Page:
Six Ways to Network in Nursing School

In order to get a job in today's economy, you need to network. Trust me - even when I graduated in 2012 and applied to literally 140 positions that asked for entry level or 0-1 years of experience as a nurse... I got nothing. It was only after a friend referred me to a job that I got an interview and proved my worth from there.

So how can you get a foot in the door? Try the following:

1. Stay in touch with former classmates. They may have their own connections and referral sources. If they get a job and seem to like it, ask them if their workplace has any openings and if they could get your resume in front of the nurse manager or HR. Sometimes, that's all it takes!

2. Try to visit the office hours or become close with a faculty member. Instructors who lecture you all the time or who have become mentors in a clinical placement setting are ideal for hooking you up. If you feel a connection, ask for their email to stay in touch or straight-up ask if they would write you a reference letter. If they're affiliated with a hospital, shoot them your resume and see if they would put in a good word for you.

3. Be helpful to the nurse whose patients you're caring for on the floor during clinicals. If you feel a connection, ask for their email or phone number to hit them up with first-job questions. Then, if you don't find that first job (gulp!), shoot them a message and ask if they know of any openings.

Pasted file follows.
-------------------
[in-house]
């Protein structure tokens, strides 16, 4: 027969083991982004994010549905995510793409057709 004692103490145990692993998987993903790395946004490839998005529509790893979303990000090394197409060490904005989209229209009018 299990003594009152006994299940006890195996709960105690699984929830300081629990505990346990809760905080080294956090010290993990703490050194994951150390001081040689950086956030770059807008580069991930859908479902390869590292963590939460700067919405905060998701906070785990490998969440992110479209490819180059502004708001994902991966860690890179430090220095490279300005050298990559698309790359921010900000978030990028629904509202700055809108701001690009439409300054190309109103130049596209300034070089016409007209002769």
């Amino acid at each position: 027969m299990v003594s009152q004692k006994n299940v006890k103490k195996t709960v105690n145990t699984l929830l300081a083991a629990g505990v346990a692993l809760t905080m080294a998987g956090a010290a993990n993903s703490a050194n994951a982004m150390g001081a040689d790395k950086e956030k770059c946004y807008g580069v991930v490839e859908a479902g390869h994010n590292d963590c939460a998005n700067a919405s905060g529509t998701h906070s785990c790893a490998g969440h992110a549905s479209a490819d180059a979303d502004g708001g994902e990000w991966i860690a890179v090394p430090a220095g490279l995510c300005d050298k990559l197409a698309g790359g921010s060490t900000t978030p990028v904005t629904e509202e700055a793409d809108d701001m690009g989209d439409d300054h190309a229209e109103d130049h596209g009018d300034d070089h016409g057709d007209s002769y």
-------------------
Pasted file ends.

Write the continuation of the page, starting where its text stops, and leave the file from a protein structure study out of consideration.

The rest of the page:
4. Search your family members or friends' parents for anyone in healthcare. Maybe your mom's best friend works as a physical therapist. Perhaps your neighbor is an EMT. It could be that an old coworker of yours went back to school and is now an ultrasound technician. Explore your social circle and ask a few people. As long as you're a timely and responsible person, most of your friends should be glad to help - after all, most jobs give referral bonuses if a new hire works out.

5. Volunteer at a hospital or nursing home and get some references there. Volunteer work can be tough to come by in the health care field because many people volunteer their time in these areas. Get your application in early so that you can gain experience in a hospital setting, make friends with nurses and other higher ups, and learn about positions opening on the floor where you're stationed or somewhere else in the facility.

6. Go for new grad jobs that want ANYONE. Some fields will take a warm body, anyone at all, or even prefer new grads. For instance, many specialists who run their own private offices prefer a nurse who they can train in their chosen field from scratch. Sleepaway camp programs will take any nurse who is willing to spend 2 to 3 months of the summer on site. Psychiatric nursing is very easy to get into even when you have no experience- especially if you're willing to work nights. Try to find these job applications and follow up on them enthusiastically! It will pay off.

What was your first nursing job? How did you land it? Let us know.

#nursing #firstjob #nurses

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